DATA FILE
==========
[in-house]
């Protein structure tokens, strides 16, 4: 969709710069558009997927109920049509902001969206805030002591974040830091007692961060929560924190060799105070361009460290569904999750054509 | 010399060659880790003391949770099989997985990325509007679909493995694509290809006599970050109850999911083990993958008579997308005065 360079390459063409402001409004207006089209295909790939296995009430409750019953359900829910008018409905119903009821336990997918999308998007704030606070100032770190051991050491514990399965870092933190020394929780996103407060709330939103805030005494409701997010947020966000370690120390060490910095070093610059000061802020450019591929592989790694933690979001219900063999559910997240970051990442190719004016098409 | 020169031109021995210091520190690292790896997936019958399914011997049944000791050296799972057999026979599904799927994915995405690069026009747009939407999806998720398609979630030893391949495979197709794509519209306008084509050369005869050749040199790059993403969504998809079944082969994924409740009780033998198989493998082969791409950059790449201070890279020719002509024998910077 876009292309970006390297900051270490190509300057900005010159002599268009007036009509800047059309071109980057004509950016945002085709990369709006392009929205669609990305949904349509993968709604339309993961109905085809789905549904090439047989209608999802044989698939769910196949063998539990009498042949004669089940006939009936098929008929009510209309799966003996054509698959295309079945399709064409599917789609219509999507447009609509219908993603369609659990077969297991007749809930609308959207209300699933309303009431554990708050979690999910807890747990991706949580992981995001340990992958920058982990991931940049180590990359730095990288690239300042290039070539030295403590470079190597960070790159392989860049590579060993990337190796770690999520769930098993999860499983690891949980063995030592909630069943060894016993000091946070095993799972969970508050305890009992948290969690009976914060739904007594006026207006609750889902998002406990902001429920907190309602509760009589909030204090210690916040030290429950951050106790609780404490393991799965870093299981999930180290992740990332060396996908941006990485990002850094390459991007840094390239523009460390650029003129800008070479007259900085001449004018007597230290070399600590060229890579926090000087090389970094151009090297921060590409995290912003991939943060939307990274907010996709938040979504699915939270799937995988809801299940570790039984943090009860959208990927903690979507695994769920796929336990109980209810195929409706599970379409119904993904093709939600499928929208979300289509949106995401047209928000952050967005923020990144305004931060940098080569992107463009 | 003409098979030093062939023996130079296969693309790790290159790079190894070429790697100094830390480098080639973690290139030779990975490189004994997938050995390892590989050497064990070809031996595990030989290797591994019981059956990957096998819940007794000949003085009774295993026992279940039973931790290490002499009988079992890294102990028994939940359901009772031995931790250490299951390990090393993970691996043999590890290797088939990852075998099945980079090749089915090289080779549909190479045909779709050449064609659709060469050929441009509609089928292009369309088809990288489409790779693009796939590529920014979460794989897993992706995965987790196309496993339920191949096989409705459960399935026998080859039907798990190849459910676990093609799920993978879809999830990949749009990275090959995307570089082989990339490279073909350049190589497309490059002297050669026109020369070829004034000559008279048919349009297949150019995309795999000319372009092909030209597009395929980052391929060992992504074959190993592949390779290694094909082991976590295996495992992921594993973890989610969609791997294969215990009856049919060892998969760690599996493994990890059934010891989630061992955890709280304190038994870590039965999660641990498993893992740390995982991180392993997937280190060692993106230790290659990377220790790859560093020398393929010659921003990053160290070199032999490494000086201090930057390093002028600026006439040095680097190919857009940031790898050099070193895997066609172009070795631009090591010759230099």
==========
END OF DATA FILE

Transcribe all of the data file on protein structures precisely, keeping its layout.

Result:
[in-house]
């Protein structure tokens, strides 16, 4: 969709710069558009997927109920049509902001969206805030002591974040830091007692961060929560924190060799105070361009460290569904999750054509 | 010399060659880790003391949770099989997985990325509007679909493995694509290809006599970050109850999911083990993958008579997308005065 360079390459063409402001409004207006089209295909790939296995009430409750019953359900829910008018409905119903009821336990997918999308998007704030606070100032770190051991050491514990399965870092933190020394929780996103407060709330939103805030005494409701997010947020966000370690120390060490910095070093610059000061802020450019591929592989790694933690979001219900063999559910997240970051990442190719004016098409 | 020169031109021995210091520190690292790896997936019958399914011997049944000791050296799972057999026979599904799927994915995405690069026009747009939407999806998720398609979630030893391949495979197709794509519209306008084509050369005869050749040199790059993403969504998809079944082969994924409740009780033998198989493998082969791409950059790449201070890279020719002509024998910077 876009292309970006390297900051270490190509300057900005010159002599268009007036009509800047059309071109980057004509950016945002085709990369709006392009929205669609990305949904349509993968709604339309993961109905085809789905549904090439047989209608999802044989698939769910196949063998539990009498042949004669089940006939009936098929008929009510209309799966003996054509698959295309079945399709064409599917789609219509999507447009609509219908993603369609659990077969297991007749809930609308959207209300699933309303009431554990708050979690999910807890747990991706949580992981995001340990992958920058982990991931940049180590990359730095990288690239300042290039070539030295403590470079190597960070790159392989860049590579060993990337190796770690999520769930098993999860499983690891949980063995030592909630069943060894016993000091946070095993799972969970508050305890009992948290969690009976914060739904007594006026207006609750889902998002406990902001429920907190309602509760009589909030204090210690916040030290429950951050106790609780404490393991799965870093299981999930180290992740990332060396996908941006990485990002850094390459991007840094390239523009460390650029003129800008070479007259900085001449004018007597230290070399600590060229890579926090000087090389970094151009090297921060590409995290912003991939943060939307990274907010996709938040979504699915939270799937995988809801299940570790039984943090009860959208990927903690979507695994769920796929336990109980209810195929409706599970379409119904993904093709939600499928929208979300289509949106995401047209928000952050967005923020990144305004931060940098080569992107463009 | 003409098979030093062939023996130079296969693309790790290159790079190894070429790697100094830390480098080639973690290139030779990975490189004994997938050995390892590989050497064990070809031996595990030989290797591994019981059956990957096998819940007794000949003085009774295993026992279940039973931790290490002499009988079992890294102990028994939940359901009772031995931790250490299951390990090393993970691996043999590890290797088939990852075998099945980079090749089915090289080779549909190479045909779709050449064609659709060469050929441009509609089928292009369309088809990288489409790779693009796939590529920014979460794989897993992706995965987790196309496993339920191949096989409705459960399935026998080859039907798990190849459910676990093609799920993978879809999830990949749009990275090959995307570089082989990339490279073909350049190589497309490059002297050669026109020369070829004034000559008279048919349009297949150019995309795999000319372009092909030209597009395929980052391929060992992504074959190993592949390779290694094909082991976590295996495992992921594993973890989610969609791997294969215990009856049919060892998969760690599996493994990890059934010891989630061992955890709280304190038994870590039965999660641990498993893992740390995982991180392993997937280190060692993106230790290659990377220790790859560093020398393929010659921003990053160290070199032999490494000086201090930057390093002028600026006439040095680097190919857009940031790898050099070193895997066609172009070795631009090591010759230099």